When will we see a revolutionary battery technology make it to market?

Taylor Martin
 from  Concord, NC
| December 26, 2011

Just yesterday, my article detailing the top five things I'm looking forward to in 2012 was published. (Merry belated Christmas, by the way.) If you haven't read that article yet, I'm about to spoil it for you. The five things of 2012 that I'm looking forward to are: the future of tablets (form factors, size, design, etc.), wearable smartphone peripherals, flexible phones, the iPhone 5 and mobile camera technology. Despite the fact that these are the things that I look forward to the most, many of you threw a red flag and asked why I didn't include better battery technology.

Many of you probably know how hard I am to please when it comes to battery. I can't remember a phone that I've been completely content with in battery life since my BlackBerry Curve 8330, which would usually last for days on a single charge. I guess you could say that BlackBerrys of yesteryear spoiled me. But since I've made the switch and now carry Android and iOS devices  full-time, coping with mediocre battery life has simply come with time.

Am I okay with only being able to muster a day of use out of my Galaxy Nexus? Well, no. And the iPhone 4S isn't much better at a day and a half, at best. But I deal with it by always carrying a 7,000 mAh battery pack in my backpack and plugging in when and where I can. You take what you can get, right?

Many of you also know that I am always on the lookout for new technology, especially new battery technology. So why wouldn't I include this in my top five list? I'm glad you asked, to be honest.

Mainly, I just don't think 2012 will be the year for a breakthrough. Let's be clear here, there are "breakthroughs" in mobile battery technology on nearly a monthly basis. Research groups around the world are constantly crunching numbers and running tests on "the battery technology that will change mobile computing." I'm sure all of these findings will eventually amount to something. For instance, flexible and transparent batteries are what will make flexible and fully transparent devices possible in years to come – maybe even next year. Discoveries like these are necessary and pretty intriguing, but they don't hit where it matters most: longevity.

It seems as if every week I'm reading another headline that states something along the lines of, "Breakthrough in battery technology leads to 10 times the capacity in same space, half the charge time." Not every breakthrough claims the same thing, but the gist is similar. There have been countless "breakthroughs" this year alone, yet not a single one (to my knowledge at least) has made it to a consumer product and truly made a notable difference.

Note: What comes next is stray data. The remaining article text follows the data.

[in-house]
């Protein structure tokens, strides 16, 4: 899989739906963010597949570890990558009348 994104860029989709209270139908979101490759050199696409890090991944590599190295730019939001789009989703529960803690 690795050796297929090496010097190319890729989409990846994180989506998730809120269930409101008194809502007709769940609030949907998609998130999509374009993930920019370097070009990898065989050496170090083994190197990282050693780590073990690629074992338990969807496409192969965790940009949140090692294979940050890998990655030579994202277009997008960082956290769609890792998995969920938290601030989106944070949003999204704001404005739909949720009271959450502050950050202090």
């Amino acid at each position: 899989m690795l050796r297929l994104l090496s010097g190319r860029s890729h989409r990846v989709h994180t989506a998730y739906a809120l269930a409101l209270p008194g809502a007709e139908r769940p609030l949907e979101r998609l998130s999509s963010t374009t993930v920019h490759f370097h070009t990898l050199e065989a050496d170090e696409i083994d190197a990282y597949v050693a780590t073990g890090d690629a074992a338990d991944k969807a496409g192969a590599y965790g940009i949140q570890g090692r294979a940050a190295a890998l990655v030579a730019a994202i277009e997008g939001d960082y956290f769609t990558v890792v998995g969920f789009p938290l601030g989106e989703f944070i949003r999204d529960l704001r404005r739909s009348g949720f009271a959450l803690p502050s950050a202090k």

As noted by the Mashable earlier today, the US Patent & Trademark Office (USPTO) published two patents granted to Apple for hydrogen fuel cells in mobile devices. By converting oxygen and hydrogen to water, heat and electricity, Apple plans to make their Macs and iDevices last much longer on a single charge while reducing the footprint of the battery itself. Stan Schroeder of Mashable explains that hydrogen fuel cells are nothing new, but that Apple has discovered (hence the patent) a way to make them more efficient, compact lightweight and less expensive. Such batteries are expected to last "days or even weeks without refueling," says Apple.

Again, all of this seems promising – any improvement in this area usually does. But I'm not holding my breath for hydrogen fuel cell-powered iDevices to make it to market. For all we know, this technology could be years from actually hitting shelves.

I, like most of you, am (im)patiently awaiting a major improvement in the battery life of mobile devices. But I have a feeling years to come are going to be all about making existing devices bigger, better and faster, that is, until a revolutionary battery technology is ready for prime time. I can't force myself to believe 2012 will be that year. I may be wrong, and I truly hope I am. I want some company to blindside me with a week long battery life on a single charge for a cell phone. But until something happens on that scale – an improvement measured in days, not hours – I could not care less.

What about you, ladies and gents? Do you think 2012 is the year for major battery technology improvement? Or will 2012, like the last few years, be a stagnant year for battery tech? If any, which "breakthroughs" that you've come across seem most promising to you?